After the prayer in the Garden, Jesus was up the rest of that night, without sleep, enduring cross-examination, scourging, beating, cruel mockery and unspeakable brutality. He was al-ready greatly weakened when He carried His cross, stumbling, early the next morning to the place of crucifixion alongside the main public highway—probably just outside the Damascus Gate.
Medical doctors and forensic experts have written books about the common Roman form of execution—death by crucifixion. Often the dying process took several days. The nailing of hands and feet forced the victim to push up against the weight of his own body to take a single breath.
In the hot sun, terrible thirst ensued and death came, in most cases, from suffocation amidst great pain. The victim was also naked and humiliated—death on the cross was reserved for the most wretched of all criminals.1
A superficial reading of the gospel narratives concerning the death of Jesus will show that He was nailed to the cross at 9 o’clock in the morning, and was dead by 3 in the afternoon. It would seem off hand that His ordeal, terrible as it was, was completed in a mere six hours.
This, however, is not the full story. We must look behind the scenes.
What Happened on the Cross?
Paul in his letter to the Colossians tells us about invisible events taking place, beyond the physical realm and outside of our ordinary space-time continuum, during the dying of Jesus on the cross: “...in Christ all the fulness of God was pleased to dwell, and through Him to reconcile to Himself all things, whether on earth or in heaven, making peace by the blood of His cross. And you, who once were estranged and hostile in mind, doing evil deeds, He has now reconciled in His body of flesh by His death, in order to present you holy and blameless and irreproachable before Him.” (Col 1:19-22)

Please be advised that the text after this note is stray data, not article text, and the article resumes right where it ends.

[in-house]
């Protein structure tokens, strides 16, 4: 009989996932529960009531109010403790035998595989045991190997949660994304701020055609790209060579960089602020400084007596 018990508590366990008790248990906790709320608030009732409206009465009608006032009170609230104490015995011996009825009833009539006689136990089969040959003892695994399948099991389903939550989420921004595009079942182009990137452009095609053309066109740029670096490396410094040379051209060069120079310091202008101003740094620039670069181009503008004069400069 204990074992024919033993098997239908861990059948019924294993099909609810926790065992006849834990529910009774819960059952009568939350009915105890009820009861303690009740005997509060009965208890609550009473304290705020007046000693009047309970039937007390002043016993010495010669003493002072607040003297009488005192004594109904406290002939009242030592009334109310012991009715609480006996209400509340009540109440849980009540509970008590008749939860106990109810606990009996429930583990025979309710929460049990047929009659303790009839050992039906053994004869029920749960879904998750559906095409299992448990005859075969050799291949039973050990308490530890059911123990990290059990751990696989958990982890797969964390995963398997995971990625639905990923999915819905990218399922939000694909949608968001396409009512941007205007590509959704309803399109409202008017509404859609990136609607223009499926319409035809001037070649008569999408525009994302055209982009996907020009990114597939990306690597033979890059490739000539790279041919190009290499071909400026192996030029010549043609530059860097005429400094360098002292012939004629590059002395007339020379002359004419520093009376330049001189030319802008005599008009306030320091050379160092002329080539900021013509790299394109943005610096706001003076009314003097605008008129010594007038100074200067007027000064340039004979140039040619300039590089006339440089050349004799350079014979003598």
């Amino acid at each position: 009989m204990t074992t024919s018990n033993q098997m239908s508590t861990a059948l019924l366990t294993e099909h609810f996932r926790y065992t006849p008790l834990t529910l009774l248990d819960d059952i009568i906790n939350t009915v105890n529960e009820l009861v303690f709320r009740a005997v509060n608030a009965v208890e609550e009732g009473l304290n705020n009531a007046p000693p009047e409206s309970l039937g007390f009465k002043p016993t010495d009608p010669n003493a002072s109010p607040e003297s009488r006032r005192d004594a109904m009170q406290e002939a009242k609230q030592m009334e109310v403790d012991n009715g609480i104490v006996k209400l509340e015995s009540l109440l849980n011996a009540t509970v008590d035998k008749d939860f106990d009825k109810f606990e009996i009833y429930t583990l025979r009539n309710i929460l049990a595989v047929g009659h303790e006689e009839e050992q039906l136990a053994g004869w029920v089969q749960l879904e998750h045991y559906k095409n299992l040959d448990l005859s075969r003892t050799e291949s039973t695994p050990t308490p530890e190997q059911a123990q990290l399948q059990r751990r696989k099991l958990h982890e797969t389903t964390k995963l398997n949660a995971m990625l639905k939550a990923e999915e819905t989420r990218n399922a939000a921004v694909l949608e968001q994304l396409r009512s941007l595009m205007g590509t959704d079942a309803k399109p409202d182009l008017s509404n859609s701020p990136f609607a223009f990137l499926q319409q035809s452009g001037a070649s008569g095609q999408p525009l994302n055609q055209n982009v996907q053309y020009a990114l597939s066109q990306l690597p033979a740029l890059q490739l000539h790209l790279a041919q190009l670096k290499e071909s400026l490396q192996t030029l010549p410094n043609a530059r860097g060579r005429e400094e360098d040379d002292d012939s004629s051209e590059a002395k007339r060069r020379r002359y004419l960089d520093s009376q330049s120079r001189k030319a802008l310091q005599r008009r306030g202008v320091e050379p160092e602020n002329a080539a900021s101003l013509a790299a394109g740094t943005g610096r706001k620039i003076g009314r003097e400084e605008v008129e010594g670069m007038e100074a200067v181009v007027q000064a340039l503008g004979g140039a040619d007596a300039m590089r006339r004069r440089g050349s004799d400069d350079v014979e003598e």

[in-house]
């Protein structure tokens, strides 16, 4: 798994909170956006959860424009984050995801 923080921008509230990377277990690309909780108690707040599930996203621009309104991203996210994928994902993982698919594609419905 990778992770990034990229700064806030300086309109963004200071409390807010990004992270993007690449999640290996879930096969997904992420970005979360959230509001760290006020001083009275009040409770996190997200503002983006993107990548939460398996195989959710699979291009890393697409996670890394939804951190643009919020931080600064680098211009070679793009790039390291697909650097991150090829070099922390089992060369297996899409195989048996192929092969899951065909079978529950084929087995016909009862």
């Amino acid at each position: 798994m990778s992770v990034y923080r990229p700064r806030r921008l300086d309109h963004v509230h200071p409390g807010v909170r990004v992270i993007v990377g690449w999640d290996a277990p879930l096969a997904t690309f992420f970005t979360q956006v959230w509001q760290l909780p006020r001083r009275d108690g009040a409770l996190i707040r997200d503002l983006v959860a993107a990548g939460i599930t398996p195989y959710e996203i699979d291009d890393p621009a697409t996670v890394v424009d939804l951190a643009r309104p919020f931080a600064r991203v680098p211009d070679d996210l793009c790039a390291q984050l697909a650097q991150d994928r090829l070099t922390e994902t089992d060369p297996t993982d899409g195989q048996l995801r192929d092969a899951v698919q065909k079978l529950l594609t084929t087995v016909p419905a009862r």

When He died for us on the cross, Jesus met fully the onslaught of demons, fallen angels, and all the power of evil forces in the heavens, disarming all of them completely—because “in Christ God was reconciling all things to Himself.”
Jesus’ victory over man’s greatest enemy—death—is boldly announced in the letter to the Hebrews: “Since therefore the children share in flesh and blood, He Himself likewise partook of the same nature, that through death He might destroy him who has the power of death, that is, the devil, and deliver all those who through fear of death were subject to lifelong bond-age.” (Heb 2:14,15)
It is for the final outworking in history of Satan’s defeat at the cross that we now eagerly await. What is the completed work of Christ on the cross in the eternal time frame will come to pass in human history at God’s appointed time on our earthly calendars.
Time, you see, does not “flow” at the same rate nor has the same “content” in heaven as it does on earth.
The Lamb of God
The greatest mystery of Christ’s passion concerns the trans-action in eternity that took place between the sinless Son of God and His heavenly Father. Jesus was, for the first three hours on the cross, our Great High Priest.